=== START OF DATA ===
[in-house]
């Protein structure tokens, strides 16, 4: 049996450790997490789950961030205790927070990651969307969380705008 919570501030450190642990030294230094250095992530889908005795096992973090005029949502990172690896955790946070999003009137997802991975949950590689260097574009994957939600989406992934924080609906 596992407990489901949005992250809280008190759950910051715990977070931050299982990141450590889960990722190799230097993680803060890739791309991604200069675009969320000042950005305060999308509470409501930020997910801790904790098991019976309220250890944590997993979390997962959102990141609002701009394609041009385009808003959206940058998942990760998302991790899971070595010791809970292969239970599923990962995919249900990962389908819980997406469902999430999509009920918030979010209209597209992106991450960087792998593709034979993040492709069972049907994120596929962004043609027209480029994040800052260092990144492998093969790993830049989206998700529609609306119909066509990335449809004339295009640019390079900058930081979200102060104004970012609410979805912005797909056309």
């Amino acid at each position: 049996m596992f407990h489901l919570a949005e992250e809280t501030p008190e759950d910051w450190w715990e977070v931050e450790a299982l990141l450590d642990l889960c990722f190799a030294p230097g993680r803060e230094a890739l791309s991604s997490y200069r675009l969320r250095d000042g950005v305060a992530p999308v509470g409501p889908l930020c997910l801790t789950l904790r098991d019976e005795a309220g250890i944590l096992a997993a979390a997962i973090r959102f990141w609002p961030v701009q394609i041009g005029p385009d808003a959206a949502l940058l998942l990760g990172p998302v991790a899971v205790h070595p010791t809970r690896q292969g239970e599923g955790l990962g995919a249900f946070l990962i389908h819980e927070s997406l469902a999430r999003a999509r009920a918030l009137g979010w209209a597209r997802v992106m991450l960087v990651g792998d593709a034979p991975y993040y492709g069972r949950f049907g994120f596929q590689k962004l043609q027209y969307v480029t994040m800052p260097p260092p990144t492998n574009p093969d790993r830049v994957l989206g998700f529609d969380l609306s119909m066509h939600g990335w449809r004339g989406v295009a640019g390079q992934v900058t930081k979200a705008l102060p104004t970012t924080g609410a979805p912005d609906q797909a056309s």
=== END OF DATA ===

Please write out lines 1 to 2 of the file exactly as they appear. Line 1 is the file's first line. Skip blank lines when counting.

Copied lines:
[in-house]
């Protein structure tokens, strides 16, 4: 049996450790997490789950961030205790927070990651969307969380705008 919570501030450190642990030294230094250095992530889908005795096992973090005029949502990172690896955790946070999003009137997802991975949950590689260097574009994957939600989406992934924080609906 596992407990489901949005992250809280008190759950910051715990977070931050299982990141450590889960990722190799230097993680803060890739791309991604200069675009969320000042950005305060999308509470409501930020997910801790904790098991019976309220250890944590997993979390997962959102990141609002701009394609041009385009808003959206940058998942990760998302991790899971070595010791809970292969239970599923990962995919249900990962389908819980997406469902999430999509009920918030979010209209597209992106991450960087792998593709034979993040492709069972049907994120596929962004043609027209480029994040800052260092990144492998093969790993830049989206998700529609609306119909066509990335449809004339295009640019390079900058930081979200102060104004970012609410979805912005797909056309």